FedEx Corp. navigates the sinews connecting every corner of the nation — roads, bridges, airfields and sea ports.
The company has 85,000 trucks crisscrossing the nation's interstates. Its fleet of 650 airplanes roll down runways from Atlanta to Anchorage. Ports clogged with cargo ships feed its thriving freight-forwarding enterprise. Without all those federal investments in steel, concrete, stone and asphalt, the Atlanta-based shipper wouldn't have a business.
When the time comes to pay for those public projects, however, FedEx does not deliver. Last year, the company paid nothing — zero — in federal income taxes.
A recent New York Times investigation found that Trump's new tax law helped FedEx avoid income taxes in 2018 — a year after it paid $1.5 billion under the old law. Hiring, pension contributions and wages accelerated somewhat after FedEx eluded tax collectors. But the company's top executive promised capital spending would rise. Instead, it fell. Far more money was showered on investors.
"Much of its savings have gone to reward shareholders: FedEx spent more than $2 billion on stock buybacks and dividend increases in the 2019 fiscal year, up from $1.6 billion in 2018, and more than double the amount the company spent on buybacks and dividends in fiscal year 2017," the Times found.
FedEx joined a long list of giants, such as Amazon, Chevron, Deere and Eli Lilly erasing their federal tax bills and starving federal coffers of tens of billions of dollars. Meanwhile, the federal gas tax has gone unchanged in 26 years. Thanks to inflation, the gas tax buys 40% less than it did in 1993.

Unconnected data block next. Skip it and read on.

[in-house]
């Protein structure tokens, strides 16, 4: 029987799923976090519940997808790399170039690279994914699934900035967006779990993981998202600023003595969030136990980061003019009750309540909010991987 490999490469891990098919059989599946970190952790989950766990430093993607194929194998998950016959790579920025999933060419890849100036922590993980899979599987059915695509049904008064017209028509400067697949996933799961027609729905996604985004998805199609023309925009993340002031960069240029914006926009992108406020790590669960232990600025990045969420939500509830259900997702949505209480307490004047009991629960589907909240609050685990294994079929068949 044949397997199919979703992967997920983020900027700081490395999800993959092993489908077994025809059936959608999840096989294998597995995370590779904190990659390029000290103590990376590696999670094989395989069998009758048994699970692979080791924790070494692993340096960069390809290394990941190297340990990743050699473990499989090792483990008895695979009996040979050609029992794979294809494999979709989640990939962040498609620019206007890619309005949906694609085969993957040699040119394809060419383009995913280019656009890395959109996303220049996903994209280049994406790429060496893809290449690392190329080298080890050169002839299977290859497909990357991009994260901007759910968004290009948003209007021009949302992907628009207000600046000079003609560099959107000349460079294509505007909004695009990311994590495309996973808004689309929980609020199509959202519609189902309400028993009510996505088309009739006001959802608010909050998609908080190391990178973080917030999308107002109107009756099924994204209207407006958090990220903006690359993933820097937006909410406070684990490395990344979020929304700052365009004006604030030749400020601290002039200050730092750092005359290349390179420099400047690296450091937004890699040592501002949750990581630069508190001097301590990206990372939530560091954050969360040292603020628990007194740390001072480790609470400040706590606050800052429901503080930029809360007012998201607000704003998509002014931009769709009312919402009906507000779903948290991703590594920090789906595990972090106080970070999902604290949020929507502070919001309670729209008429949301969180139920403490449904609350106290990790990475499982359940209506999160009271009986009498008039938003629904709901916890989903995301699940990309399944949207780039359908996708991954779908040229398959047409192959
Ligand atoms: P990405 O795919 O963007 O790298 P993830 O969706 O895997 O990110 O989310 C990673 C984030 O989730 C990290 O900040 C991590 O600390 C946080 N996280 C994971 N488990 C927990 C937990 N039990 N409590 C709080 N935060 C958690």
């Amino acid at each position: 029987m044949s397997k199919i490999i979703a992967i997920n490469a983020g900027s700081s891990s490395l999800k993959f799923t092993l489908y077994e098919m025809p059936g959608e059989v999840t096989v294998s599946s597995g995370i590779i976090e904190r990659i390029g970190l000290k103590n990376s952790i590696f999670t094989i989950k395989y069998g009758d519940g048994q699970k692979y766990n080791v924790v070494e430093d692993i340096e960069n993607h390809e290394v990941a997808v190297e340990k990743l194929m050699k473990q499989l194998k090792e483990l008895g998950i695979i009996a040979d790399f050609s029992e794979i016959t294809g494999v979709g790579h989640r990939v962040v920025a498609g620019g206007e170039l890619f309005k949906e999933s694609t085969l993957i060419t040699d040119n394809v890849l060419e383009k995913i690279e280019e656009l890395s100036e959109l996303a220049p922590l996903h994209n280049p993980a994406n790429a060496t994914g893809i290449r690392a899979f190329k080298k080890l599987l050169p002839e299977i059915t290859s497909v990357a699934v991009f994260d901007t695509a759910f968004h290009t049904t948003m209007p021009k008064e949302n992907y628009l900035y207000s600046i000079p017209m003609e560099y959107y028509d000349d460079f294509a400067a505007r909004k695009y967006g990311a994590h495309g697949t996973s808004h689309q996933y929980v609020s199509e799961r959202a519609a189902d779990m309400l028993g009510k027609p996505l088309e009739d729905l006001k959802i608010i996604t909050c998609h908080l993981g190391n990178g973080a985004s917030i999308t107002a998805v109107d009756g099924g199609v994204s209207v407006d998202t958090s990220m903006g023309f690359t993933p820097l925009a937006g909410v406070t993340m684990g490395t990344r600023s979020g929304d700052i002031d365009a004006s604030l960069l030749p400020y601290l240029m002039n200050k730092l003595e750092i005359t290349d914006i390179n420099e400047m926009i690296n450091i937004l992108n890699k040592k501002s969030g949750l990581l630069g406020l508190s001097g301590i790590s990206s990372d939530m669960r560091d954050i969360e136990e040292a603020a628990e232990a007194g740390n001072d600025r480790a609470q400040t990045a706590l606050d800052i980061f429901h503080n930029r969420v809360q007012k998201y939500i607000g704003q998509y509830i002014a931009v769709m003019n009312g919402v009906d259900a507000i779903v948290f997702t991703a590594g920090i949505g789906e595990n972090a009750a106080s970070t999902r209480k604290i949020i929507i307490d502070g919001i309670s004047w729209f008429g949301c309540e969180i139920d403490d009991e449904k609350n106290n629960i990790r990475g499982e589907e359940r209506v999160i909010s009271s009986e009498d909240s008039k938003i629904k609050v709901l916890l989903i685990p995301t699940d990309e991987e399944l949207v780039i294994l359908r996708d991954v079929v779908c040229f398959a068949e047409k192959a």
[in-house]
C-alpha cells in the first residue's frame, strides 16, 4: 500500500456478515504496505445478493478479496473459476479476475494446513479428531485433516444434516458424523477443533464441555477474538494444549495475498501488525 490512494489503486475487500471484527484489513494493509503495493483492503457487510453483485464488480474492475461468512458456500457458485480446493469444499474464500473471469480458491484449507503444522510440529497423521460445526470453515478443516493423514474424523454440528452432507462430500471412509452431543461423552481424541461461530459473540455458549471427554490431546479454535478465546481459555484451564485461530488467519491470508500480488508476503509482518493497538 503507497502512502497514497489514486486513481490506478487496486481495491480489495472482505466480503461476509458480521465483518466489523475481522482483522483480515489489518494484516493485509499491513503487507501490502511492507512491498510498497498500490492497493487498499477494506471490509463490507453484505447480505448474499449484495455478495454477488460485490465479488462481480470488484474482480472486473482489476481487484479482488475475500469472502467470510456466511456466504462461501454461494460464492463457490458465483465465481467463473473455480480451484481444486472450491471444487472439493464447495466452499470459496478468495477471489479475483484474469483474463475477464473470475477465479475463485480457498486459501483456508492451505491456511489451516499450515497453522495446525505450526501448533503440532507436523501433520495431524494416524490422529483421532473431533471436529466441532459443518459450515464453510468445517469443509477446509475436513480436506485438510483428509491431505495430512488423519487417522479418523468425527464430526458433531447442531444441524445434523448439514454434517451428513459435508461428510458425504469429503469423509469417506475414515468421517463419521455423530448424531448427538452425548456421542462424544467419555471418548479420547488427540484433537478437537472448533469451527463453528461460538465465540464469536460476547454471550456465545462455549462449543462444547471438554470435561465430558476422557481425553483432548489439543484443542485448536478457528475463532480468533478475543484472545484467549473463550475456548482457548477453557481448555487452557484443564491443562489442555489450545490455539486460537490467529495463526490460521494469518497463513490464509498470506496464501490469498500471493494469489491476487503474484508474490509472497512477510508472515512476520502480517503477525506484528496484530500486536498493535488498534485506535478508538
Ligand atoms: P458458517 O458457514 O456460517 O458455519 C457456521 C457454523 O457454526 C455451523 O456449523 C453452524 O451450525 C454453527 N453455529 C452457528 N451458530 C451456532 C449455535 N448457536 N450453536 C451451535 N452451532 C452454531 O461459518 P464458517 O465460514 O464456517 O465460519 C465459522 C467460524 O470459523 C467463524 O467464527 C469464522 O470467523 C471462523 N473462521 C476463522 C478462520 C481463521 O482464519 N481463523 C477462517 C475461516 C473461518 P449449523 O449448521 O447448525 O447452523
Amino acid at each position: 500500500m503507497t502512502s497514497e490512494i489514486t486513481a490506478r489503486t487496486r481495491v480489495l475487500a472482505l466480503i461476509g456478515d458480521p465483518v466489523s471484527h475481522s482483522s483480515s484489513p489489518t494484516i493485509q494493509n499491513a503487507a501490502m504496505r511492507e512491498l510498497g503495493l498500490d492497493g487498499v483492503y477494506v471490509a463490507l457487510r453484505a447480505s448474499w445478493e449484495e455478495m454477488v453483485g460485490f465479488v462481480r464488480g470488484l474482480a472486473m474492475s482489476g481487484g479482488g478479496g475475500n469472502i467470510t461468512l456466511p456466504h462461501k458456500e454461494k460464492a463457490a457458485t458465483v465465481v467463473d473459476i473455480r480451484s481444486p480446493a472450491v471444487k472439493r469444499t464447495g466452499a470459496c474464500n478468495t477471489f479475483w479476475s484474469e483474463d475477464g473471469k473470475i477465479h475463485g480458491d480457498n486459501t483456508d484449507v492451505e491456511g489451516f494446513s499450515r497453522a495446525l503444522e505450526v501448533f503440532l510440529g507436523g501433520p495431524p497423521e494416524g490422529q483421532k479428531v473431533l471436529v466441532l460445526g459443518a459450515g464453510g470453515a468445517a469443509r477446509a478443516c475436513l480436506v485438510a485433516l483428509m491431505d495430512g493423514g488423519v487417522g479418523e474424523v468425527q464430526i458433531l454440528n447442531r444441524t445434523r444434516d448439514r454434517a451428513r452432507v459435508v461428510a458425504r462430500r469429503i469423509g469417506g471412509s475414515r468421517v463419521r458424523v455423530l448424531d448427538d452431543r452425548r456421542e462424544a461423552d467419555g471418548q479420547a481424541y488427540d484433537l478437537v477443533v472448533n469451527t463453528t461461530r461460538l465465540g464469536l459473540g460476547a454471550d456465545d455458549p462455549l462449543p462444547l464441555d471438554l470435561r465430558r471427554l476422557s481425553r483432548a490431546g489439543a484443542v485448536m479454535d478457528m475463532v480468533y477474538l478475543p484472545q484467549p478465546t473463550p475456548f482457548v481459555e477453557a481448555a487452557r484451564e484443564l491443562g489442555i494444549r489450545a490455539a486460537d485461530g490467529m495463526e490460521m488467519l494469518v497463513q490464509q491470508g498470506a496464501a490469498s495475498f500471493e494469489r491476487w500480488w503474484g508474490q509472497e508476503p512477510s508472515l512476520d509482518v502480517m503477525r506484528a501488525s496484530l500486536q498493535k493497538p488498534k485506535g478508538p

The great escape from taxation has obvious results: The rest of us pick up the cost of keeping the economy moving. Or new roads and bridges never get built. Or projects live in limbo, delayed year after year, decade after decade.
Federal spending on infrastructure has been going nowhere for years, with inflation-adjusted spending falling by nearly $10 billion from 2007 to 2017. The American Society of Civil Engineers gave the nation a "D+" for the overall condition of roads, bridges, transit, drinking water, wastewater, dams, ports, aviation and energy.
Minnesota rated a "C."
The nation has moved from build-and-expand on infrastructure to patch-and-prop-up, according to a 2019 report from the Brookings Institution, a Washington, D.C., think tank. President Donald Trump and Democratic congressional leaders agreed on a $2 trillion "infrastructure plan" in April. Like so many times the topic was raised in recent years, the agreement went nowhere.
The stumbling block always is the same: how to pay for it.
Not coincidentally, Trump's tax cut — chiefly targeted to corporations and high-income families — is expected to cost the U.S. Treasury $1 trillion to $2 trillion through 2025. More, if some of the temporary tax rollbacks become permanent. That means a bumpy road ahead for FedEx and any companies that deliver their goods to home, office and factory.
Unless FedEx and other companies pick up their fair share, the endless string of tax windfalls will slow the wheels of commerce — and "Infrastructure Week" will remain more of a punchline than a plan.